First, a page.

Thursday, September 5, 2013

No Knead 4 Ingredient Overnight Bread Anyone Can Make

No Knead 4 Ingredient Overnight Bread Anyone Can Make

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This is epiphany bread. Ya know the stuff? The bread that is such a simple idea but one that changes how bread is made in your house. I've been working on this for a while and I think it is time to finally share it here. It has been played with enough now.  It is white bread. Don't panic. It can be done with whole grain. You just need to increase the water to 1 1/2 cups in the recipe. It will depend on how dry your flour is, and may need up to 1 3/4 cup cool water for the whole wheat bread. My favorite organic ancient grain for this is ...and it will need the full amount of water. I make this dough late in the evening before I go to bed and just leave the bucket in my kitchen overnight. It takes all of three minutes to combine all the ingredients and then it is ready to go.  Don't adjust the yeast. The beauty of the no-knead is that it takes a long slow fermentation time and that is what will develop a beautiful gluten structure in your bread. This slow ferment replaces mixing. It's crazy-cool! This recipe makes one loaf, so it is just right for smaller families or those just starting into bread making. It is a lot of fun! Oh...and really, it does't matter if you let it raise at night for 10 hours or during the day while you're gone to work. Let it fit into your schedule. 
NOTE: The temperature in your home will be a big factor in weather it will raise. Please allow an additional 2-3 hours if it is under 70 degrees at home. Winter months will be longer. Thank you!
My No Knead 4 Ingredient Overnight Bread3 1/2 cups bread flour (measure exactly with a knife)2 tsp salt1/4 tsp instant yeast (or 1/2 tsp active dry yeast)1 1/4 cup water (under 110 degrees)DirectionsCombine the ingredients in a 1 gallon food-grade bucket or a large 1 gallon bowl with a lid, just until everything is mixed and smooth. It takes about 20-30 turns by hand to get it all combined. Cover with a lid and keep covered 10-12 hoursat room temperature until you're ready to bake bread. Once it has raised overnight you have two options. Form into bread (or rolls, cinnamon rolls, whatever) OR it can be kept in the fridge up to 7 days and warmed to room temperature to use for bread or pizza etc. It takes about 45 minutes to an hour to get it up to room temperature (70 degrees). Form into a loaf  (see detailed tutorial here) and place on a lightly oiled baking stone or in an 8 inch loaf pan that has been greased. Allow to raise in a warm room until doubled, about 2 hours. Bake at 375 degrees 35-40 minutes (meat thermometer will register 165 degrees or more).  Enjoy!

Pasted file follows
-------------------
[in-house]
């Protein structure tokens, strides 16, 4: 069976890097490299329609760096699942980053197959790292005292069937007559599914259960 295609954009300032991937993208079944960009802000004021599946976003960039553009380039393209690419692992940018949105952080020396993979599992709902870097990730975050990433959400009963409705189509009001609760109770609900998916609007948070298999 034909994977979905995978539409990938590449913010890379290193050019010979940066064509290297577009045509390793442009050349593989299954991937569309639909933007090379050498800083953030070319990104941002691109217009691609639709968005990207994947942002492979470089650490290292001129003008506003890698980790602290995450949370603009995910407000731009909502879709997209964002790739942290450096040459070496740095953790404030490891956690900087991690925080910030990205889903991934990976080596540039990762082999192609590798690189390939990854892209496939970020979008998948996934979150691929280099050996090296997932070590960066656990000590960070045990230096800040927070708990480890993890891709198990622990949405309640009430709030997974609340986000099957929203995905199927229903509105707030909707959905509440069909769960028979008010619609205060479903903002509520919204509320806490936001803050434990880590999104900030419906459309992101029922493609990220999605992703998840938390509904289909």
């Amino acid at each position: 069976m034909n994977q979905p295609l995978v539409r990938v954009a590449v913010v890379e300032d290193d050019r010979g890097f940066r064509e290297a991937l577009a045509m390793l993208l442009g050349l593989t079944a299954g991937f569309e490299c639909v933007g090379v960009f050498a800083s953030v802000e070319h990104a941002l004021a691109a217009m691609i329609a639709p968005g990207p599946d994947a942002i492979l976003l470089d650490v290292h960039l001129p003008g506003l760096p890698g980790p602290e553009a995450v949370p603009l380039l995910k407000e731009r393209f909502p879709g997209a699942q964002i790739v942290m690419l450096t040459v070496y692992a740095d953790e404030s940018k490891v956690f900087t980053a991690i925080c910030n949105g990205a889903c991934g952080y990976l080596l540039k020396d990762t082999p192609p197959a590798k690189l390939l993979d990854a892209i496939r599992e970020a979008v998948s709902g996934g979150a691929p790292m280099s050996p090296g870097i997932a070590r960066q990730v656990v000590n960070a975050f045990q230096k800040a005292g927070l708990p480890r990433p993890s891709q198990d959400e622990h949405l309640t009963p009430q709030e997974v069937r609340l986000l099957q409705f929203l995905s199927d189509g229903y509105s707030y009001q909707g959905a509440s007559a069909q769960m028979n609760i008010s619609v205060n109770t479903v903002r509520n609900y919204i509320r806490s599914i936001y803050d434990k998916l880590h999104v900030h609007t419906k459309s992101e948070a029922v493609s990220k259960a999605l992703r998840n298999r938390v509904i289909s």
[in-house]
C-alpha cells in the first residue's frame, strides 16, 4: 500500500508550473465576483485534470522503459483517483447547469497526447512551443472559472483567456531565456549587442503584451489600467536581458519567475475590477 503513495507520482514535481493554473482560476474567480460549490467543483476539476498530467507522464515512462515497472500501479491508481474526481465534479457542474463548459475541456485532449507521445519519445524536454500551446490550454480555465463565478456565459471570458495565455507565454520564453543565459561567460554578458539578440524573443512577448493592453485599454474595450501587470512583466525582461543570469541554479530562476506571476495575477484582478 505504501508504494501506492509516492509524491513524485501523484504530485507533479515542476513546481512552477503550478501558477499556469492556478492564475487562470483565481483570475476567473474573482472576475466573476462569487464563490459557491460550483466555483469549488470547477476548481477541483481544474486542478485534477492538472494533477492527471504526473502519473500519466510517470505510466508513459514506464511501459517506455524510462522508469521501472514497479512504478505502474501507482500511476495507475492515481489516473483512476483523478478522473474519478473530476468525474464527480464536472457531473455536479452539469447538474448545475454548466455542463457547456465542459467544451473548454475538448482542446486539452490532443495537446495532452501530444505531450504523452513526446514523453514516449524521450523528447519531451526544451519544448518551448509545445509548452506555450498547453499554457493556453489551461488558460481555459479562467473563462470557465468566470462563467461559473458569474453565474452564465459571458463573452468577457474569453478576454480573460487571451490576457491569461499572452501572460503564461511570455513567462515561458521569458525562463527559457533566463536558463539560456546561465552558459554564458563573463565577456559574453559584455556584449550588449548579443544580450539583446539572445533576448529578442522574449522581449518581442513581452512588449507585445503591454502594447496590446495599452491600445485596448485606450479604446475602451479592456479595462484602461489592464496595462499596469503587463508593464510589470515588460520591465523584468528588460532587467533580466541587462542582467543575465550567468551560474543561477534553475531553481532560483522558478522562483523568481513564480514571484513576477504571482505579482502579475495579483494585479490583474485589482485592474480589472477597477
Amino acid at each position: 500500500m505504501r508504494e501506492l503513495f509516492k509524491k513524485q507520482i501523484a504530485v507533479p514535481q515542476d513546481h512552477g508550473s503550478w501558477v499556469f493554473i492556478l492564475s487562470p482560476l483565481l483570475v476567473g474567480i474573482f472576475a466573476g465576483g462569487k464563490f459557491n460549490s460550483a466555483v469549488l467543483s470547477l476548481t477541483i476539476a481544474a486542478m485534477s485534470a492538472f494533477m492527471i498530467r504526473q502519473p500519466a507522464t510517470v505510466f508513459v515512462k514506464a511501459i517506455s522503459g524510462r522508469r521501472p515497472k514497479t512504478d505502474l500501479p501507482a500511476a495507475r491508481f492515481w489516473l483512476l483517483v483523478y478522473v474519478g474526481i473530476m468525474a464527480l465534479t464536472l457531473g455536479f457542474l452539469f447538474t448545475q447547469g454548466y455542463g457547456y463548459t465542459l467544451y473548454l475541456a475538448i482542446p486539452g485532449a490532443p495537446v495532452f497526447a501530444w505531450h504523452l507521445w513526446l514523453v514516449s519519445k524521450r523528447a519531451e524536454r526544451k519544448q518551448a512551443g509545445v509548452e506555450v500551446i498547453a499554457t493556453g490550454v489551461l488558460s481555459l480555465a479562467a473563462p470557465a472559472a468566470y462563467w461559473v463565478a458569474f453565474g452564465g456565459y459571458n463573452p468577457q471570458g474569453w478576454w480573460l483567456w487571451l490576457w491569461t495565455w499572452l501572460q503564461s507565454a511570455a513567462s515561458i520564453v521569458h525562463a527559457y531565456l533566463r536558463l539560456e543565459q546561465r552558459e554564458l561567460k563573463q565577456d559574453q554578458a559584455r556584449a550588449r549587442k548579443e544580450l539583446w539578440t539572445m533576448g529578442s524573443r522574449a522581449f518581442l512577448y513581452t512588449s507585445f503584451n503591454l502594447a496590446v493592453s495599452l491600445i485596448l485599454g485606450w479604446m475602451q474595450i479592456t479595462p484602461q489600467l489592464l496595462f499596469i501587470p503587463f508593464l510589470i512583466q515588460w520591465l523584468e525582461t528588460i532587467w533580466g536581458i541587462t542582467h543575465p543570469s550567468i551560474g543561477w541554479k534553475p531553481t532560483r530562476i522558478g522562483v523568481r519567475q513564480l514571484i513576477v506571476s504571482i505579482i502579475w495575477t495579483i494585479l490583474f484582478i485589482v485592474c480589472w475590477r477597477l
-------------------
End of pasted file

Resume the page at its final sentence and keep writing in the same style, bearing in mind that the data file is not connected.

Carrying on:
There you go! Enjoy a simple new way to make bread! For  my gluten free bread that is quick and whole grain delicious...go here. It is just as quick and gets rave reviews! My other favorite no knead bread is Lisa's No Knead White Chocolate Pecan Bread. It is to die for. 
END Note: A few factors on the overnight no-knead bread that can have an affect on the lightness of the bread would be:Temperature: raising the bread during the winter months will take up to an hour longer for the second raise in the pan because our houses are cooler now. If you're like me, we keep it around 70 during the winter and a good ten degrees colder inside will make a difference in how fast it raises....exponentially. Solution would be to turn on the oven to "warm". Place the dough that is in the loaf (ready to bake) in the oven, covering it with a mist of water. TURN OFF THE OVEN. It should raise in an oven around 100 degrees or less so don't leave it on! Once it has risen, pull the loaf out of the oven. Preheat the oven to 375 and then proceed to bake. Loaf formation: The molding technique Chef Tess Bakeresse: Sandwhich Loaf Molding and baking is a factor in how well the loaf will raise because it is optimal in trapping the air produced by the yeast. The more air that is trapped inside the loaf, the lighter the final loaf will be.Freshness of the yeast and type of yeast: It is always a good idea to check the freshness of the yeast as well. If you are using the regular active dry yeast, 1/2 tsp is the correct measure but if it is older, it will take more (up to 1 tsp). One may add up to 1/4 cup of sugar or honey to the recipe to help get the yeast active if there is still a problem (especially during the winter months). Type and mill of Flour: Finer milled Higher protein white wheat bread flour, Kamut flour or Hard Red wheat flours are the best for this recipe. They have a stronger amount of protein and will always yield a higher loaf. The finer ground the flour, the better the gluten development will be. Large pieces of fiber in the flour will cut the strands of gluten, and shorter strands of gluten will not connect well enough to hold air in the loaf.